As it turns out, it might be that Evo Morales is not the staunchest ally of Hugo Chavez in Bolivia after all. That title would have to go to the new Energy Minister, Andres Soliz Rada. Thanks to an interview conducted by the online magazine Green Left Weekly before the December 18 national elections, Soliz Rada spells out his hopes and beliefs on Bolivia. Moreover, he talks about how important it is that Chavez's plans are backed by the Bolivian government.
Below you'll find an excerpt of the interview:
Yet Bolivia’s gas, Soliz Rada said, can help resolve this issue, “because finally there is an idea” — the nationalisation of Bolivia’s gas — “that can unite the dispersed social sectors”. The national mobilisations in May-June of 2005 not only threw out a president, but were the first truly united mobilisations of the social movements, from the east to the west, behind the demand for nationalisation. “Rather than demanding on behalf of Aymaras, Quechuas, Guaranis or for the people of Oruro or Chimore, they are now in agreement that the gas has to be recuperated for Bolivia. It is a banner that unites Bolivians.”
Bolivia’s gas “also has an extraordinary importance in external politics, because Bolivia could participate in [Venezuelan President] Hugo Chavez’s idea of forming a consortium of state petroleum companies in South America — with Petrobras [from Brazil], Enarsa [from Argentina], YPBF from Bolivia and PDVSA [from Venezuela]” — which Chavez has named Petrosur.
“The state companies, united, could confront the grand consortiums such as Repsol from Spain, Amoco from the United States and British Petroleum. It could become a strong force of defence [against these corporations], and importantly we could begin to elaborate a development plan of big projects, of big dimensions for South America as a whole.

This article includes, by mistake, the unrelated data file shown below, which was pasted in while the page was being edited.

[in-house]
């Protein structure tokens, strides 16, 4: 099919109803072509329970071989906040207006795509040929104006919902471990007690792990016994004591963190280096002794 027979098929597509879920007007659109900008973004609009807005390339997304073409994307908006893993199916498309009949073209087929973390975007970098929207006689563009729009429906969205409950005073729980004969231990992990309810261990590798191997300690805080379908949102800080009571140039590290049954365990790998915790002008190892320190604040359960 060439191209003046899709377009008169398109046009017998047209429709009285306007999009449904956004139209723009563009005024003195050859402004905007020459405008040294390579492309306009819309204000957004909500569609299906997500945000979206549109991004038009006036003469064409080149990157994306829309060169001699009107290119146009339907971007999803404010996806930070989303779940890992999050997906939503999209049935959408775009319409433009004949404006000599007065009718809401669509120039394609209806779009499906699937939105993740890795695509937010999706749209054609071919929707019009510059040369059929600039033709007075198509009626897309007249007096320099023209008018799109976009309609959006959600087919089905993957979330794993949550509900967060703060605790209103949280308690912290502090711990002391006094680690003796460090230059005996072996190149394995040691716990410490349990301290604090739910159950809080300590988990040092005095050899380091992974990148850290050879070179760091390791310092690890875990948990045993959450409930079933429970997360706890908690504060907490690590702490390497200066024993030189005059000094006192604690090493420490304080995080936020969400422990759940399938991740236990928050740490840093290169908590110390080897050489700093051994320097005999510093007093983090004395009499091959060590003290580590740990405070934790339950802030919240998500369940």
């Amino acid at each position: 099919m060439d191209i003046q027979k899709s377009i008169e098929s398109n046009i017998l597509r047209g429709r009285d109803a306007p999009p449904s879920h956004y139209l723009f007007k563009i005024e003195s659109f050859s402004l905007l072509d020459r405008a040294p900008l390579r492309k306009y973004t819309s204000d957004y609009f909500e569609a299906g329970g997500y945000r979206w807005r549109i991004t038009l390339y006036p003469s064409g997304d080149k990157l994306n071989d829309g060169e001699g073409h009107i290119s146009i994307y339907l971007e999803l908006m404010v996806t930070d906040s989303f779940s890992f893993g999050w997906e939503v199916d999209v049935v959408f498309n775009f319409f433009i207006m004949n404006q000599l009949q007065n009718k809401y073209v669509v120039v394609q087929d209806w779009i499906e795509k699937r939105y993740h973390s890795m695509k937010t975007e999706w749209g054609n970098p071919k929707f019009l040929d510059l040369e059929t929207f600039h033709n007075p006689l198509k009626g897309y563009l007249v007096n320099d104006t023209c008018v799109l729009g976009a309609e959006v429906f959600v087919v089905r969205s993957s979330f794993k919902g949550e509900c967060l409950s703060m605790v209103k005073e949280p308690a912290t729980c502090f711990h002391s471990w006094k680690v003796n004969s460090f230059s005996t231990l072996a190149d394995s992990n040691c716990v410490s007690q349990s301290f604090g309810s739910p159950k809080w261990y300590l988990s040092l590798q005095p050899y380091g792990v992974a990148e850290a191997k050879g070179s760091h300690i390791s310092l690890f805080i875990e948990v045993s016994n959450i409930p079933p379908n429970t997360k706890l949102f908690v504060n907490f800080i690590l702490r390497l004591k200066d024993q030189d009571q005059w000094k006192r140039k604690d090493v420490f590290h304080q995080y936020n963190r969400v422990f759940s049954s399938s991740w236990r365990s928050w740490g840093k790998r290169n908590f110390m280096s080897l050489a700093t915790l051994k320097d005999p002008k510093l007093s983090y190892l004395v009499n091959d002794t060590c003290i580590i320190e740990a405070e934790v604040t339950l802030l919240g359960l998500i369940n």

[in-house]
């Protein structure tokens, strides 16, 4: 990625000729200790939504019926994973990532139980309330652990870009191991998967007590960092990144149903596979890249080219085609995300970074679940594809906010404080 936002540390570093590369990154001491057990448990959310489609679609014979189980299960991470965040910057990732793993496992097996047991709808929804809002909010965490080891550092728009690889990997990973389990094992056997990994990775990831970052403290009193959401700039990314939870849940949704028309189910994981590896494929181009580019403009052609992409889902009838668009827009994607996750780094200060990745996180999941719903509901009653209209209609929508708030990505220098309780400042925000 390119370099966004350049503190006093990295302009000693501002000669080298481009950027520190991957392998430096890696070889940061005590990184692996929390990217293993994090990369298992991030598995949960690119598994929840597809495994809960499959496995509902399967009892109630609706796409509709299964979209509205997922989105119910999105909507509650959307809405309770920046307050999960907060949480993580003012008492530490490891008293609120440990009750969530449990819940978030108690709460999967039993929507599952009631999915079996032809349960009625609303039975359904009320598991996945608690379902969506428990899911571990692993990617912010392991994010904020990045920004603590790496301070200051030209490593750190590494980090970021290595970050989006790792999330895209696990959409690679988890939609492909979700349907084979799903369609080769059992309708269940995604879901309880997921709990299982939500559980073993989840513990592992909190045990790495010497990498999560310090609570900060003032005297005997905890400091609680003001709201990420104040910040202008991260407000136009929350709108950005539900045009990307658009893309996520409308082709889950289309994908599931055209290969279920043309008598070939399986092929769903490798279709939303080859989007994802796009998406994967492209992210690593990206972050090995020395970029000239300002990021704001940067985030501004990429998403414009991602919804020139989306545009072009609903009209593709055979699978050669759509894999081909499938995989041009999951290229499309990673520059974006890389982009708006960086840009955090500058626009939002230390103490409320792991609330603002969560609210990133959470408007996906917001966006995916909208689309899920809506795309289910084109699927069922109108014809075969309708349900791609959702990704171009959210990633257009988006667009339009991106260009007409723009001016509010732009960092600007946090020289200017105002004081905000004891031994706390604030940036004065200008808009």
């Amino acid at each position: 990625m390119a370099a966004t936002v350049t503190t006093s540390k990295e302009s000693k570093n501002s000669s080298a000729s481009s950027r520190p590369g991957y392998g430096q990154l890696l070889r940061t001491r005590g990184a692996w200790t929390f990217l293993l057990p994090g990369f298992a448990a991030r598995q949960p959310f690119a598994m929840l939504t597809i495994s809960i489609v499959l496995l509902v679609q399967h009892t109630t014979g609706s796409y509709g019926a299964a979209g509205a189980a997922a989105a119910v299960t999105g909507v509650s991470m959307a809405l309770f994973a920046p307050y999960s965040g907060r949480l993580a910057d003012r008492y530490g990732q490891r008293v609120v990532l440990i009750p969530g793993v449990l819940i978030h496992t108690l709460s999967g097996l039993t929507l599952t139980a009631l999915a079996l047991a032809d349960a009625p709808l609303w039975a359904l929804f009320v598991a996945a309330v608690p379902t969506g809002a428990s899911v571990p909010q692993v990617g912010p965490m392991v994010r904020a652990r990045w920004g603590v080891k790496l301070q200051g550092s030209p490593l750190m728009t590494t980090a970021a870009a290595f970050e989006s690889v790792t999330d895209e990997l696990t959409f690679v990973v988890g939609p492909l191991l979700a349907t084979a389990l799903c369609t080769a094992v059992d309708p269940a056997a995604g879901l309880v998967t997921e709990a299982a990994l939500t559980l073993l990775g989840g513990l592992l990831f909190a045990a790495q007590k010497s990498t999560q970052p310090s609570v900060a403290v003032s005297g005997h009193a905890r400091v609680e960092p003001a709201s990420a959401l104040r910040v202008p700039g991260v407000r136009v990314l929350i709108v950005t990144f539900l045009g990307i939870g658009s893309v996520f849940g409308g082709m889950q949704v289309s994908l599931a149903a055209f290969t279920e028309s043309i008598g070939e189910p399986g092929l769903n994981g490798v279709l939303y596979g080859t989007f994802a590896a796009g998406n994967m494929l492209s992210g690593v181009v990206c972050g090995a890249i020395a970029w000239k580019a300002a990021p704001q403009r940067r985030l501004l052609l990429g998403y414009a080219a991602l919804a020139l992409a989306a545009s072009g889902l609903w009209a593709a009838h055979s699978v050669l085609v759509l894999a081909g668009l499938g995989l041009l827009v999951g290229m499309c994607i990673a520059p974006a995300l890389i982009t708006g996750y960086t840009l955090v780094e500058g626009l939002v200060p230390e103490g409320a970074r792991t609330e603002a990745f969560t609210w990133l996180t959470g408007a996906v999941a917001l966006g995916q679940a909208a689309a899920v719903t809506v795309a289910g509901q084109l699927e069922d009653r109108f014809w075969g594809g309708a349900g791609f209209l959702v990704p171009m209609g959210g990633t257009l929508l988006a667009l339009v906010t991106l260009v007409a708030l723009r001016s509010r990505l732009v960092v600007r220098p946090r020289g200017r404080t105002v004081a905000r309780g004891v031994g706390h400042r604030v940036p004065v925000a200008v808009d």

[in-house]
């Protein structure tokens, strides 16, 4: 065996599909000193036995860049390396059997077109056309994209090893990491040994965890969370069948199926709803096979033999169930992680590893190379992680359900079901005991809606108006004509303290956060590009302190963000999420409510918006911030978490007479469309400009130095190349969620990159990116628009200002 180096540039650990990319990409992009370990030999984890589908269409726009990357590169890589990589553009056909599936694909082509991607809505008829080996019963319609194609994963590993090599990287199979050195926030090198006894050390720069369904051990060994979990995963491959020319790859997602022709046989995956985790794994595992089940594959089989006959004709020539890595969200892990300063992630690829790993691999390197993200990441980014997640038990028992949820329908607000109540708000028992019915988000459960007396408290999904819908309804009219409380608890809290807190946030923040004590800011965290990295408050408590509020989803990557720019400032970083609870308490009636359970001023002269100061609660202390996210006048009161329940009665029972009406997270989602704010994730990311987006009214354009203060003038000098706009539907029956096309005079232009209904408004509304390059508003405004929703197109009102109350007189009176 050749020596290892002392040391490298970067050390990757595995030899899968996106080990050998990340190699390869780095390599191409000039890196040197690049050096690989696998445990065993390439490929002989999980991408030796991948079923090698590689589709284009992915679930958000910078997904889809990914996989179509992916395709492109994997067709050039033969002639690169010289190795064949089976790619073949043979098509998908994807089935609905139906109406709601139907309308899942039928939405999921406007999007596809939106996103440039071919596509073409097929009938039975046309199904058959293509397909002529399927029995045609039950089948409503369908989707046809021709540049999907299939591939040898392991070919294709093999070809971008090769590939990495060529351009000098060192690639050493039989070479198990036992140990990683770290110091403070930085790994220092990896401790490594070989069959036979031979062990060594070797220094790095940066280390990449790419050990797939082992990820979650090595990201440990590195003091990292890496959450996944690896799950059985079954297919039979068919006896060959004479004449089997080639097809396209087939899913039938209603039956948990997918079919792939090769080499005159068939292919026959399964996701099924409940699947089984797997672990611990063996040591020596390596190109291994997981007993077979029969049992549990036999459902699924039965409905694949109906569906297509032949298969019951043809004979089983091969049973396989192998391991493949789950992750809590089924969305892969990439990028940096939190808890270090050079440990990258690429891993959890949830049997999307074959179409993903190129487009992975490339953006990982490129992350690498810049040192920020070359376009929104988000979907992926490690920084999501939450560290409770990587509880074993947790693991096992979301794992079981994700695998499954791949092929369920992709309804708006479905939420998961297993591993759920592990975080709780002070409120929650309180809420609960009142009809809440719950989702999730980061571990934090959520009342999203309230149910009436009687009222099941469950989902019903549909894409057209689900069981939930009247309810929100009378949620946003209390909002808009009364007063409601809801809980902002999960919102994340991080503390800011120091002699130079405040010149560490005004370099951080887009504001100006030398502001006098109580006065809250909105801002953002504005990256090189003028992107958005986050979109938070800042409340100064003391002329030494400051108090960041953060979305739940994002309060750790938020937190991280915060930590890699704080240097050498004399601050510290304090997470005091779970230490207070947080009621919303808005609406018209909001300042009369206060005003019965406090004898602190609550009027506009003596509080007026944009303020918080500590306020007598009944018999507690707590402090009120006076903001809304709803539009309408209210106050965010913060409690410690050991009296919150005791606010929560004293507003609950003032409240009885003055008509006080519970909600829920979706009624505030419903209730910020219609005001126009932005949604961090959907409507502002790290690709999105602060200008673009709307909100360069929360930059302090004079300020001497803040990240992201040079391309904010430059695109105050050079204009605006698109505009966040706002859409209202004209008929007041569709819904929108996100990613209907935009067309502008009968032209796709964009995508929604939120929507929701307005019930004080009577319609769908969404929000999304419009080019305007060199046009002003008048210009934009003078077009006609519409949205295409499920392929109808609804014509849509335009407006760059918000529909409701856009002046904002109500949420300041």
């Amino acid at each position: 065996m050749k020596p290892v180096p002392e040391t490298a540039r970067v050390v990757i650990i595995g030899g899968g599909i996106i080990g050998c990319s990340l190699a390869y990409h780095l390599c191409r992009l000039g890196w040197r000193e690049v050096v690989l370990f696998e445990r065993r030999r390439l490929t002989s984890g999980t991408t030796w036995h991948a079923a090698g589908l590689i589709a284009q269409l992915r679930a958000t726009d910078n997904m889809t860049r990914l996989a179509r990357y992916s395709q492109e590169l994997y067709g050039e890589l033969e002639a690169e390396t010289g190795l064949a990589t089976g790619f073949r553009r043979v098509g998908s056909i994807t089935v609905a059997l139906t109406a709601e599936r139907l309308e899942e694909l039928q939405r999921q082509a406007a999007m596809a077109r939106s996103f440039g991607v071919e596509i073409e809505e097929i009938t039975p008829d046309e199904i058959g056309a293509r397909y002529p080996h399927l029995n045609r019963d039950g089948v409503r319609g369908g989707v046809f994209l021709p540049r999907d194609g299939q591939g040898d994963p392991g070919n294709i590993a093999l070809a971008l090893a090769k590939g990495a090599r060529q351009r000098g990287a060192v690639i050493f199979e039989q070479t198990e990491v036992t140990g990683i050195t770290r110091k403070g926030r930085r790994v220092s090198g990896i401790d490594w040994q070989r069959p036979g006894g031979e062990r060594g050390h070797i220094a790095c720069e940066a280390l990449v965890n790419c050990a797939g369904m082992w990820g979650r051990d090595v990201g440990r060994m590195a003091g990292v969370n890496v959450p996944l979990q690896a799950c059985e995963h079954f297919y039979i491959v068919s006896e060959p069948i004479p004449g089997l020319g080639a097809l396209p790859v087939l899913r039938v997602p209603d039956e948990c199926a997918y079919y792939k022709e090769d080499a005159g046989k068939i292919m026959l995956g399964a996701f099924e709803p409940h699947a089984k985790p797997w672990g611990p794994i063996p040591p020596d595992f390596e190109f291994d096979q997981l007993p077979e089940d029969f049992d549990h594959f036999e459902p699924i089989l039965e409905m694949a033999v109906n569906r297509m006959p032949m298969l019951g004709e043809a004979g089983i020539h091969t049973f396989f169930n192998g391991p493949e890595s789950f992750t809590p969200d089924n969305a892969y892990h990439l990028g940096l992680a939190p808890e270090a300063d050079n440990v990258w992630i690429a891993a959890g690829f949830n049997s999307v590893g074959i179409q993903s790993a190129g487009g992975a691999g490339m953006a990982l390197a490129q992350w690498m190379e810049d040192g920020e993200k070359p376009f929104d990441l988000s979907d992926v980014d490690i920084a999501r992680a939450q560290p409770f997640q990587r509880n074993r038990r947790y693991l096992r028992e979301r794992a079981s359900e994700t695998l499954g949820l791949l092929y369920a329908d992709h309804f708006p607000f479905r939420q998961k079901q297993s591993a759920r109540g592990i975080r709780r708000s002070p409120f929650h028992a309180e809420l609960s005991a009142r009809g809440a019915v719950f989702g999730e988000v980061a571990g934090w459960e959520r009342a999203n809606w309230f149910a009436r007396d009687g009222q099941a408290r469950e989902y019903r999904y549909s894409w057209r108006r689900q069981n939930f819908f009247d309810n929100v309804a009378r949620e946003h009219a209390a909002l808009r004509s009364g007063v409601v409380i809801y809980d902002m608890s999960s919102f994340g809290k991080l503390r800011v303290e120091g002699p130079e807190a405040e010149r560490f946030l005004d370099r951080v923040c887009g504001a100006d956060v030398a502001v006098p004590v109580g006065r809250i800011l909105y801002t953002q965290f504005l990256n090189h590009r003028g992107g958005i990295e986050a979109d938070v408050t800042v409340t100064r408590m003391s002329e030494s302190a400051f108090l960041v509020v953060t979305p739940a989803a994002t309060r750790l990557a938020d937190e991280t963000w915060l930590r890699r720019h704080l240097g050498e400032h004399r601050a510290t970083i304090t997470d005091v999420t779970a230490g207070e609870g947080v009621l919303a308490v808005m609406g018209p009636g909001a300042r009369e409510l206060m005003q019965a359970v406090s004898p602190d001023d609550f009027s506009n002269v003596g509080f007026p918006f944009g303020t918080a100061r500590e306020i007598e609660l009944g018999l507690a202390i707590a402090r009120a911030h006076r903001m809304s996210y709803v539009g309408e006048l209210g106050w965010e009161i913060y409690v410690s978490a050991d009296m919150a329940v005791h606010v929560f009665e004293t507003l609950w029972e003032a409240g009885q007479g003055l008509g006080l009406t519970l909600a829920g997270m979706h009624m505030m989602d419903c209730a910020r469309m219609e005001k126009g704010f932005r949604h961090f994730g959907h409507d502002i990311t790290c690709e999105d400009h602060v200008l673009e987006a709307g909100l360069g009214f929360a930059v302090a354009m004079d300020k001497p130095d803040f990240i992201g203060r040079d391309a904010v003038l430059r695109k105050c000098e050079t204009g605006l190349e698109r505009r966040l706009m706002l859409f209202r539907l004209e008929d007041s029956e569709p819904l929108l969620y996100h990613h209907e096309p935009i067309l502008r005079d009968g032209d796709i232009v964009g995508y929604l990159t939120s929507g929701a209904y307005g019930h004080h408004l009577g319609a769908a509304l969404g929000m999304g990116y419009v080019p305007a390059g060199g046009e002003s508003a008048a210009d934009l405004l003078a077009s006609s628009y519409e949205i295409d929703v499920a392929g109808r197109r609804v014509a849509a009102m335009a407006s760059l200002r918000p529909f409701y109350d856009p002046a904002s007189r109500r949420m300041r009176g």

“The division of our peoples is a permanent form of domination. This idea of division has been overturned by Chavez. Just as internally the issue of gas can be a point of unity for Bolivians, there is now a point of unity for Latin America ... which could generate serious concerns for the US, because you are generating a resistance of the national states.” According to Soliz Rada, this resistance will be strengthened through Petrosur, as the issue of energy “will not be brokered by the US, but rather negotiated among the South American states”.
Together, South America has around 15% of the world’s energy resources, making Petrosur a potentially powerful player in global politics. “It is a project that will be very difficult, but I am convinced that we must go in that direction”, added Soliz Rada.
The first steps were taken the day after Morales’ inauguration. PDVSA opened an office in La Paz on January 23. That same day, an agreement was signed by Chavez and Morales for cooperation between PDVSA and YPBF to develop projects for infrastructure, processing and refining of gas and petroleum.